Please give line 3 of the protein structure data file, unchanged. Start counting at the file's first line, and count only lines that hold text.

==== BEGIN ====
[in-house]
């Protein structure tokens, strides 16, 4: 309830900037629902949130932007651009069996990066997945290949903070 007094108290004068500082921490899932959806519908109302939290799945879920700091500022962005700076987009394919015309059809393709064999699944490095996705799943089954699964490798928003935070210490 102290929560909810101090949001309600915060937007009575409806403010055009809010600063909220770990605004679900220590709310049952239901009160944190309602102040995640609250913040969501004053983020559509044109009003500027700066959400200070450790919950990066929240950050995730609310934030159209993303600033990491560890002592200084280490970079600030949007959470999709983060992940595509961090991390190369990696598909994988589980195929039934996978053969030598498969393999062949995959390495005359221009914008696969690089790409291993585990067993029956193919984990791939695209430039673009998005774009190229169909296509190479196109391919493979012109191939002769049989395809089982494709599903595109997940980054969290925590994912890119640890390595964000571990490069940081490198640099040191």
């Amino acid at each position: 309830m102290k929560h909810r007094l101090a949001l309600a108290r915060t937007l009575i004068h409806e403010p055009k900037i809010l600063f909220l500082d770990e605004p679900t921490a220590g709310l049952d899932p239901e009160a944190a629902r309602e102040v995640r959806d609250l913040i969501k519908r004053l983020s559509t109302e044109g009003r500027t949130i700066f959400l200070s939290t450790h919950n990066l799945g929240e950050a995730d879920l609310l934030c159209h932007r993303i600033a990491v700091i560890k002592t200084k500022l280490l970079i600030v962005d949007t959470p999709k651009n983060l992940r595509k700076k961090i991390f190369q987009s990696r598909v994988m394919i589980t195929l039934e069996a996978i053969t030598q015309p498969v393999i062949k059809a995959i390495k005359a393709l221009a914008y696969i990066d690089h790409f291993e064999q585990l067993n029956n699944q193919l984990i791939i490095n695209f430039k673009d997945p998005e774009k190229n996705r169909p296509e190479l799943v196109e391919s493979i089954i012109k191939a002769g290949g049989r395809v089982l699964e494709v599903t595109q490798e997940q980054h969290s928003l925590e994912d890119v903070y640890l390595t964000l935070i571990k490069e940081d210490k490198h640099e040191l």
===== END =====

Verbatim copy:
């Amino acid at each position: 309830m102290k929560h909810r007094l101090a949001l309600a108290r915060t937007l009575i004068h409806e403010p055009k900037i809010l600063f909220l500082d770990e605004p679900t921490a220590g709310l049952d899932p239901e009160a944190a629902r309602e102040v995640r959806d609250l913040i969501k519908r004053l983020s559509t109302e044109g009003r500027t949130i700066f959400l200070s939290t450790h919950n990066l799945g929240e950050a995730d879920l609310l934030c159209h932007r993303i600033a990491v700091i560890k002592t200084k500022l280490l970079i600030v962005d949007t959470p999709k651009n983060l992940r595509k700076k961090i991390f190369q987009s990696r598909v994988m394919i589980t195929l039934e069996a996978i053969t030598q015309p498969v393999i062949k059809a995959i390495k005359a393709l221009a914008y696969i990066d690089h790409f291993e064999q585990l067993n029956n699944q193919l984990i791939i490095n695209f430039k673009d997945p998005e774009k190229n996705r169909p296509e190479l799943v196109e391919s493979i089954i012109k191939a002769g290949g049989r395809v089982l699964e494709v599903t595109q490798e997940q980054h969290s928003l925590e994912d890119v903070y640890l390595t964000l935070i571990k490069e940081d210490k490198h640099e040191l």